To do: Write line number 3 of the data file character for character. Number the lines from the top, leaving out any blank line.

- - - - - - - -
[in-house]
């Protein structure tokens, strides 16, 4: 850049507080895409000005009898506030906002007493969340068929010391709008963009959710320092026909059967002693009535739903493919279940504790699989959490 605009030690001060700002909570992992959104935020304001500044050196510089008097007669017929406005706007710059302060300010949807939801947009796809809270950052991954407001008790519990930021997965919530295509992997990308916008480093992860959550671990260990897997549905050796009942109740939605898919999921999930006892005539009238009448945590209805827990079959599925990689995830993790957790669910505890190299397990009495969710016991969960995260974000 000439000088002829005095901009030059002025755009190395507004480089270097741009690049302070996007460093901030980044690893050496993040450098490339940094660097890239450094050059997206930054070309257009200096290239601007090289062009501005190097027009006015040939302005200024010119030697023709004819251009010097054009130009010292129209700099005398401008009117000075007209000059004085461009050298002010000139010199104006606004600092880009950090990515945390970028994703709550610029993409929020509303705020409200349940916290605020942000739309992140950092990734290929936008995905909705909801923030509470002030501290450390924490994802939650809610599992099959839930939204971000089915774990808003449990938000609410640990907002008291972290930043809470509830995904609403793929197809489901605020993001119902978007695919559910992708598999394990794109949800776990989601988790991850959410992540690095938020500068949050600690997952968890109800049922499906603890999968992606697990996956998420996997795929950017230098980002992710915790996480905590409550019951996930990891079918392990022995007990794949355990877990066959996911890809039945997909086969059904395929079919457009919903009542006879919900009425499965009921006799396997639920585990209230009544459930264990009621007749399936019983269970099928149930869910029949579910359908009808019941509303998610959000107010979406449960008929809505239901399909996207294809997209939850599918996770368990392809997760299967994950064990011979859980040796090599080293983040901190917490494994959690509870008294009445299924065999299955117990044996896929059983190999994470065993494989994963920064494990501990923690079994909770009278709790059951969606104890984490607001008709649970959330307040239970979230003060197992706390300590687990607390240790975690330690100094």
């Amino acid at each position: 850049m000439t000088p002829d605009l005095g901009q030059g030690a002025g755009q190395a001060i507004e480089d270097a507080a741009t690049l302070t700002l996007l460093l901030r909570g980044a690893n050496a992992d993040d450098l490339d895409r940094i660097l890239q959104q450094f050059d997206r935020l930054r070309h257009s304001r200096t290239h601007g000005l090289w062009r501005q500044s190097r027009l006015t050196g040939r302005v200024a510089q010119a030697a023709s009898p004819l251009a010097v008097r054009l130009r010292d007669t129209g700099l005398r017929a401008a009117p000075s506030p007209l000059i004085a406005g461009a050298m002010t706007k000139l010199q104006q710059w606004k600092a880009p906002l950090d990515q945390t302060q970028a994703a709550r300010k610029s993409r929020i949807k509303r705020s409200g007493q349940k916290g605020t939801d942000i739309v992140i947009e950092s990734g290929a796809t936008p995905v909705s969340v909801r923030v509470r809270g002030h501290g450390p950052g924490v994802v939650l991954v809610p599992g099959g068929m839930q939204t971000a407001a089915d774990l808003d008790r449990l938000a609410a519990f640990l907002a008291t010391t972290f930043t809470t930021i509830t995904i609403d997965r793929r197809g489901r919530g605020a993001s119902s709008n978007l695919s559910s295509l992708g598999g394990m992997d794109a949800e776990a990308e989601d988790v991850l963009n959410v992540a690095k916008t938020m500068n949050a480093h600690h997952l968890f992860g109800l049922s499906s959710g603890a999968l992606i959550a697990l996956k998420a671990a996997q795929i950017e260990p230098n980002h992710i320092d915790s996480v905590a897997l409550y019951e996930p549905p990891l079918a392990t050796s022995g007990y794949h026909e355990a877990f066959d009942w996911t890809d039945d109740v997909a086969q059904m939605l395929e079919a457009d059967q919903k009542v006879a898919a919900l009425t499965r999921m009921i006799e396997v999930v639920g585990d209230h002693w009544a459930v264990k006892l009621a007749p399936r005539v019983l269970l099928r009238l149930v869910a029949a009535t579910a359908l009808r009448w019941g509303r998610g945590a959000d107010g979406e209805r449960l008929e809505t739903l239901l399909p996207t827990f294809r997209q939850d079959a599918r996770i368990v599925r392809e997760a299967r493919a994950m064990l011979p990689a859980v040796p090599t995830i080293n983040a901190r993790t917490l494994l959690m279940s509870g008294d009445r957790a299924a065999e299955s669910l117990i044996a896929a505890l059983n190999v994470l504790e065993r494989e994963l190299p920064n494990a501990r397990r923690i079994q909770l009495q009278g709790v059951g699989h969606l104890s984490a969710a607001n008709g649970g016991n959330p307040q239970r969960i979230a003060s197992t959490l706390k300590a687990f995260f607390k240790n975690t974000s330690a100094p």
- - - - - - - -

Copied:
């Amino acid at each position: 850049m000439t000088p002829d605009l005095g901009q030059g030690a002025g755009q190395a001060i507004e480089d270097a507080a741009t690049l302070t700002l996007l460093l901030r909570g980044a690893n050496a992992d993040d450098l490339d895409r940094i660097l890239q959104q450094f050059d997206r935020l930054r070309h257009s304001r200096t290239h601007g000005l090289w062009r501005q500044s190097r027009l006015t050196g040939r302005v200024a510089q010119a030697a023709s009898p004819l251009a010097v008097r054009l130009r010292d007669t129209g700099l005398r017929a401008a009117p000075s506030p007209l000059i004085a406005g461009a050298m002010t706007k000139l010199q104006q710059w606004k600092a880009p906002l950090d990515q945390t302060q970028a994703a709550r300010k610029s993409r929020i949807k509303r705020s409200g007493q349940k916290g605020t939801d942000i739309v992140i947009e950092s990734g290929a796809t936008p995905v909705s969340v909801r923030v509470r809270g002030h501290g450390p950052g924490v994802v939650l991954v809610p599992g099959g068929m839930q939204t971000a407001a089915d774990l808003d008790r449990l938000a609410a519990f640990l907002a008291t010391t972290f930043t809470t930021i509830t995904i609403d997965r793929r197809g489901r919530g605020a993001s119902s709008n978007l695919s559910s295509l992708g598999g394990m992997d794109a949800e776990a990308e989601d988790v991850l963009n959410v992540a690095k916008t938020m500068n949050a480093h600690h997952l968890f992860g109800l049922s499906s959710g603890a999968l992606i959550a697990l996956k998420a671990a996997q795929i950017e260990p230098n980002h992710i320092d915790s996480v905590a897997l409550y019951e996930p549905p990891l079918a392990t050796s022995g007990y794949h026909e355990a877990f066959d009942w996911t890809d039945d109740v997909a086969q059904m939605l395929e079919a457009d059967q919903k009542v006879a898919a919900l009425t499965r999921m009921i006799e396997v999930v639920g585990d209230h002693w009544a459930v264990k006892l009621a007749p399936r005539v019983l269970l099928r009238l149930v869910a029949a009535t579910a359908l009808r009448w019941g509303r998610g945590a959000d107010g979406e209805r449960l008929e809505t739903l239901l399909p996207t827990f294809r997209q939850d079959a599918r996770i368990v599925r392809e997760a299967r493919a994950m064990l011979p990689a859980v040796p090599t995830i080293n983040a901190r993790t917490l494994l959690m279940s509870g008294d009445r957790a299924a065999e299955s669910l117990i044996a896929a505890l059983n190999v994470l504790e065993r494989e994963l190299p920064n494990a501990r397990r923690i079994q909770l009495q009278g709790v059951g699989h969606l104890s984490a969710a607001n008709g649970g016991n959330p307040q239970r969960i979230a003060s197992t959490l706390k300590a687990f995260f607390k240790n975690t974000s330690a100094p």